The Echo Depot
The Significance of Echo Depot
Twenty-seven years have passed since the old Echo Depot had actual train tracks sitting outside its doors. The building that shuttled passengers, loved ones and even the deceased in and out of its doors and onto awaiting trains destined for the farthest corners of this country is still with us, but its home lies a few mile east, in the town of Coalville.
It was 1867-68 when the town of Echo shifted from a small farming community into a bustling railroad town. Of all the changes Utah would experience from that year on, the building of the Transcontinental Railroad would be one of the most significant because with the railroad came the nearly unlimited access to the world and it all started right here in Echo.
Construction of the Railroad
Hundreds of workmen filled the Echo valley in order to construct the rails that extended down to the Ogden valley. Saloons, boarding houses and makeshift shacks were hastily constructed wherever there was a piece of flat ground to rest some boards down. Within a year, the rails were laid and the 1st train depot was constructed.
All but a few of these young, single, hard working men moved on to the next settlement where they continued their work. It was January 16th, 1869 when the 1st locomotive passed through town.
Building the Echo Depots
It is not known when the 1st Echo Depot was built but it was most likely constructed while the rails were being laid and with the help of some old photos appears to be a simple 1 room structure. The 2nd depot was erected in 1880 and served until 1913 when the 3rd and final passenger and freight depot was built. The grand and elegant design was 24 feet wide by 78 feet long and topped out at 27 feet in height. The total cost was $3,587.90.
The building also had living quarters for the acting agent and his family. A kitchen, pantry, living room and 2 bedrooms housed several newcomers until they built homes of their own nearby.
The Echo Depot served as a hub for most of north Summit County. It is said that people walked from considerable distances to the depot to get the most current news, send telegrams, and hear the latest sports scores.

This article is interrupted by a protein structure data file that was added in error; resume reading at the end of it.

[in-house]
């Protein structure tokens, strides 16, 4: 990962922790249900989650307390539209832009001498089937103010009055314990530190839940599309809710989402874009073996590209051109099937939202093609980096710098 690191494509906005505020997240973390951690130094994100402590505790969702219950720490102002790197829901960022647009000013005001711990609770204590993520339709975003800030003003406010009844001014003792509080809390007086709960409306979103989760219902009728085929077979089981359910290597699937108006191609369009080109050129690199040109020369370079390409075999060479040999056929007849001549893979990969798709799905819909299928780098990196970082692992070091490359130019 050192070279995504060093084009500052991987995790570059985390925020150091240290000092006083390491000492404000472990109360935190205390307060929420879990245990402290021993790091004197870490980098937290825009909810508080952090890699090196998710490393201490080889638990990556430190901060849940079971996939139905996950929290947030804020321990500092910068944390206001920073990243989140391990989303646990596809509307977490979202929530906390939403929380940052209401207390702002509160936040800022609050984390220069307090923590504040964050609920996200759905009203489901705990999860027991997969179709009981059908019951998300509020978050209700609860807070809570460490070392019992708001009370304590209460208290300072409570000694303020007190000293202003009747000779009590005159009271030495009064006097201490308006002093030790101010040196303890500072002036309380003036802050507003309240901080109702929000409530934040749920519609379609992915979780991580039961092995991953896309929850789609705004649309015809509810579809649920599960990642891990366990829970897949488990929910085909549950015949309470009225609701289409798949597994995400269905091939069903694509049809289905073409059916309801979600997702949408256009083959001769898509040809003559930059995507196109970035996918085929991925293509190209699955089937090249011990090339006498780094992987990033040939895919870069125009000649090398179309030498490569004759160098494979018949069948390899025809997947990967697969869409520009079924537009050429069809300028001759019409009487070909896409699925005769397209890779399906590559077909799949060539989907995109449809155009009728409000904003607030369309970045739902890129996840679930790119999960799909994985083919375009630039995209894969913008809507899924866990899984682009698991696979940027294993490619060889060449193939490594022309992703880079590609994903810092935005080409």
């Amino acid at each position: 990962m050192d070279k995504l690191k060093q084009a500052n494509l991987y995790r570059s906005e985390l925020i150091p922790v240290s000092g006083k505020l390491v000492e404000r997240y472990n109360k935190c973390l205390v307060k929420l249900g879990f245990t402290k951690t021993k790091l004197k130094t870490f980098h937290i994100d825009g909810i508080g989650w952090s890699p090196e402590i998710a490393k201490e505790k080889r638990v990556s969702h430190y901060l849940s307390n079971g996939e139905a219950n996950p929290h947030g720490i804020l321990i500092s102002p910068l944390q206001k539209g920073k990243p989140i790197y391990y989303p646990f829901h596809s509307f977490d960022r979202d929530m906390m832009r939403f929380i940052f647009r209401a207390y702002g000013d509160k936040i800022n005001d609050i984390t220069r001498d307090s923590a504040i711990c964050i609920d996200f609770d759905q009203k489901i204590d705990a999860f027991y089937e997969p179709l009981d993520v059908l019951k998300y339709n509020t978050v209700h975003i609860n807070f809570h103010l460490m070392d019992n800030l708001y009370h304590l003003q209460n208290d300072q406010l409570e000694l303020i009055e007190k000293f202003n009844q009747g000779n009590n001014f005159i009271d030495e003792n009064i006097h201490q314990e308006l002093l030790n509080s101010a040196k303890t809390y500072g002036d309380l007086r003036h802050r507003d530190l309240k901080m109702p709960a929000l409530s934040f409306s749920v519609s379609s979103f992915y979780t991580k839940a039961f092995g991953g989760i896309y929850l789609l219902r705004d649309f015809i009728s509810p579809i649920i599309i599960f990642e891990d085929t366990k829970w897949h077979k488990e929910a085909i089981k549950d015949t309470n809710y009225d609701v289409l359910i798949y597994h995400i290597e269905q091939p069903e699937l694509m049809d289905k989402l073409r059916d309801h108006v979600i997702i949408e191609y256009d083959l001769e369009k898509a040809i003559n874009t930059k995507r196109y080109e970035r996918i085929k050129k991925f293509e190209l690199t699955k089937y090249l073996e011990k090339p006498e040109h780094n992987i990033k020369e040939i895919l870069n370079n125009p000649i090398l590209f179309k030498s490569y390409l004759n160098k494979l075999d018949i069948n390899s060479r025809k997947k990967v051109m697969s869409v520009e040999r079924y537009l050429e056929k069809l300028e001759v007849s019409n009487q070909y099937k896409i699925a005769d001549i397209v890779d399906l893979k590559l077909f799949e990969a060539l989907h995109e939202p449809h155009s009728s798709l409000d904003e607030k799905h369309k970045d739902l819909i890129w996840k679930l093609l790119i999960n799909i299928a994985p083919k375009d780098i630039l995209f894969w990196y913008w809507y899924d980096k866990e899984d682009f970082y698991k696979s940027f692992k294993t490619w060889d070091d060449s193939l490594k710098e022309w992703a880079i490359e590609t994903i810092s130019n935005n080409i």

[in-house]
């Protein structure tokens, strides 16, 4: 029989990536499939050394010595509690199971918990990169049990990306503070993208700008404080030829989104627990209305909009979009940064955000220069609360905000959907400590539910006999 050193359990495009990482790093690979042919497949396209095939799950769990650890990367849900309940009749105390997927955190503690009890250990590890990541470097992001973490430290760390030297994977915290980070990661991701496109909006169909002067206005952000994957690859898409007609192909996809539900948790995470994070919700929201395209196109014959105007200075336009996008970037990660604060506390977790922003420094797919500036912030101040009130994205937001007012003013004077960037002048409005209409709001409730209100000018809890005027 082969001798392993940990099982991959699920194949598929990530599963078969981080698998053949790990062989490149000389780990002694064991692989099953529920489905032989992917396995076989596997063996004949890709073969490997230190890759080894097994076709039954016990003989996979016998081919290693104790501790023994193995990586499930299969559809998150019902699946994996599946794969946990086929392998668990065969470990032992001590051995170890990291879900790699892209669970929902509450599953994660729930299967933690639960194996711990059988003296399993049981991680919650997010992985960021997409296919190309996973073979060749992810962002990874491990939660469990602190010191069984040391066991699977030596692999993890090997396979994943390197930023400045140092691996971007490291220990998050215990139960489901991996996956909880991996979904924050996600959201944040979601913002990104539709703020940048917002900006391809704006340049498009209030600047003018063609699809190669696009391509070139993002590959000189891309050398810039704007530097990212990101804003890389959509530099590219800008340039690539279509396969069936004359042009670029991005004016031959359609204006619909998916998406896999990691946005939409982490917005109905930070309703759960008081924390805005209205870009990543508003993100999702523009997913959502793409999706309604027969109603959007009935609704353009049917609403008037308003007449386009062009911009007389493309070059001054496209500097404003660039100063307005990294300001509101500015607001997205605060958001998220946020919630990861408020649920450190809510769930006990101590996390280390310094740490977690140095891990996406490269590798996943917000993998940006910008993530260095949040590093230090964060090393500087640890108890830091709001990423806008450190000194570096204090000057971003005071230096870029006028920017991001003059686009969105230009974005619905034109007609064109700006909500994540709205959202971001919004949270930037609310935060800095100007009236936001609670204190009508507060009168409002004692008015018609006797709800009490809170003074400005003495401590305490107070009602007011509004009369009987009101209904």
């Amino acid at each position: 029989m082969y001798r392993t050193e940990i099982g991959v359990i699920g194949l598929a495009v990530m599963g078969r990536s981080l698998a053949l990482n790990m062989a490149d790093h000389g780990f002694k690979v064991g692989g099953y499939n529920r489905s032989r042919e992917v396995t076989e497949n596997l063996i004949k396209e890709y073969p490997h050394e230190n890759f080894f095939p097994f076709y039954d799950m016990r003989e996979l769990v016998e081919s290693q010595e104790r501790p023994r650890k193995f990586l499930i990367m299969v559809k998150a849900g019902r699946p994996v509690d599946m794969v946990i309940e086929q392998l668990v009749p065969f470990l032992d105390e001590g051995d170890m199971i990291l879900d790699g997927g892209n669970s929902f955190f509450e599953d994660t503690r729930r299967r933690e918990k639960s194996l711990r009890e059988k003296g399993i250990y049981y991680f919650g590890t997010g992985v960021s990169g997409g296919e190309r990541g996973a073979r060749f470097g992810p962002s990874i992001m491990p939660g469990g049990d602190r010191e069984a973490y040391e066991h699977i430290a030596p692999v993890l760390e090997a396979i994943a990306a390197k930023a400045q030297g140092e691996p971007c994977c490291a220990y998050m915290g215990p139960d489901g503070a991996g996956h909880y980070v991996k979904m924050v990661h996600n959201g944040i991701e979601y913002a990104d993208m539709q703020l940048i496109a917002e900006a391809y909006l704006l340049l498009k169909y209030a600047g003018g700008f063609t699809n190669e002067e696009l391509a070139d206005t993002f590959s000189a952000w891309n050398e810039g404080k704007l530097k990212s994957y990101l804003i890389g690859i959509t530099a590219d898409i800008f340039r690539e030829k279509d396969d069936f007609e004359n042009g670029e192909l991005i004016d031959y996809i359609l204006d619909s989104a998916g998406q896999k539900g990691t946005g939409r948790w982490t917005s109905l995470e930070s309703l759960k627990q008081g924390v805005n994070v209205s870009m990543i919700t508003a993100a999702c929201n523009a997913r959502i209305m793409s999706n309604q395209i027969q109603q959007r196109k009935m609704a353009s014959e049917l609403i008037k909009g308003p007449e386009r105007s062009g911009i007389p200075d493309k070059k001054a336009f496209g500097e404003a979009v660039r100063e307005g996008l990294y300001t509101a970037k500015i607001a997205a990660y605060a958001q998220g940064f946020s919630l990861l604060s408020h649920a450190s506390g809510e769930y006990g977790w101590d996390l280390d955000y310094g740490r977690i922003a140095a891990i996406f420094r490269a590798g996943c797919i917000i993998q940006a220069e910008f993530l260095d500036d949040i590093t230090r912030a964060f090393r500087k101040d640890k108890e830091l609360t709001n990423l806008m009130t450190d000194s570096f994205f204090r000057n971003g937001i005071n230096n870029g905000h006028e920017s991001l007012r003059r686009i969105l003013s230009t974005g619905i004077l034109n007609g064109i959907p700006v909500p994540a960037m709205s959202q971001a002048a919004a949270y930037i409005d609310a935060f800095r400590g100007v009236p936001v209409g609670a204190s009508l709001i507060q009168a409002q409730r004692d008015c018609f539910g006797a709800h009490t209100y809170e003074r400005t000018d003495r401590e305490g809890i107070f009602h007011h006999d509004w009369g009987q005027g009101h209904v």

Outside the depot were several train cars that housed the B and B gangs which were the Bridge and Building Department of the Union Pacific Railroad. Twenty men lived in several train cars while they worked repairing and maintaining the lines as well as the fixing and painting the depots and other buildings. The B and B Gang for the Echo station lived in the area for quite a while, most likely because of the difficult 70 mile, 2,500 foot elevation gain between Ogden and Wyoming.
Picture of the side of Echo Depot Originally, the benches that were built inside the Echo depot were long and made of wood. Later however, metal arm rests were installed to hinder the ability of transients to sleep on them. A quote by a man named Ben L. Rietman, a man known to have tramped a good deal himself' said, "A hobo works and wanders, a tramp dreams and wanders and a bum drinks and wanders." Apparently the Echo station had its share of all 3.
New People & Goods
The Echo station not only brought some of the most colorful and interesting people to Utah, it also brought goods that the locals grew accustomed to. Fresh bread and pastries, beef, lamb, pork and even ice cream made their way into the local groceries on a regular basis. Gone were the days of women slaving away all day cooking or preparing meat for the winter months.
One of the depot's employees, Mike Tsoukatos, a native of Greece designed an elaborate garden outside the depot. It was called 'The Park'. Tsoukatos used his own money to bring in beautiful plants and flowers that were the envy of all gardeners in the area. Sadly, when Tsoukatos retired, the garden was left neglected and eventually laid over with gravel to make a parking lot.
Saving the Echo Depot
As times changed and the use of the Echo Depot became obsolete. The Union Pacific coaled and watered its last steam engine in the spring of 1960 and made the decision to demolish the old dilapidated structure or auction it off. After hearing the news, then U.P Agent, David Kiddy was sitting in the famed Echo Kozy Café sipping on a cup of coffee with Harry Pennybaker, the president of the North Summit Senior Citizen's Organization.
Pennybaker was lamenting the fact that they too had to vacate the Quonset where activities were being held. Kiddy, had an epiphany and initiated the sale of the building to the senior organization. For a mere 5 dollars, that was later returned, Owen Durrant, an Echo native and manager of the Union Pacific Railroad for the Eastern Division essentially gave them the building. The problem however was moving it off the site.
With grant money obtained from the State Bicentennial Commission of 1975-76, Pennybaker and a lot of local hands moved the building to its present location just west of the Summit County Fairgrounds in Coalville. Extensive remodeling and a host of volunteerism helped bring the Echo Depot and the new North Summit County Senior Citizen's Center back to its rightful stature and place of importance in the community.
By Karri Dell Hayes
Located: 150 East Park Road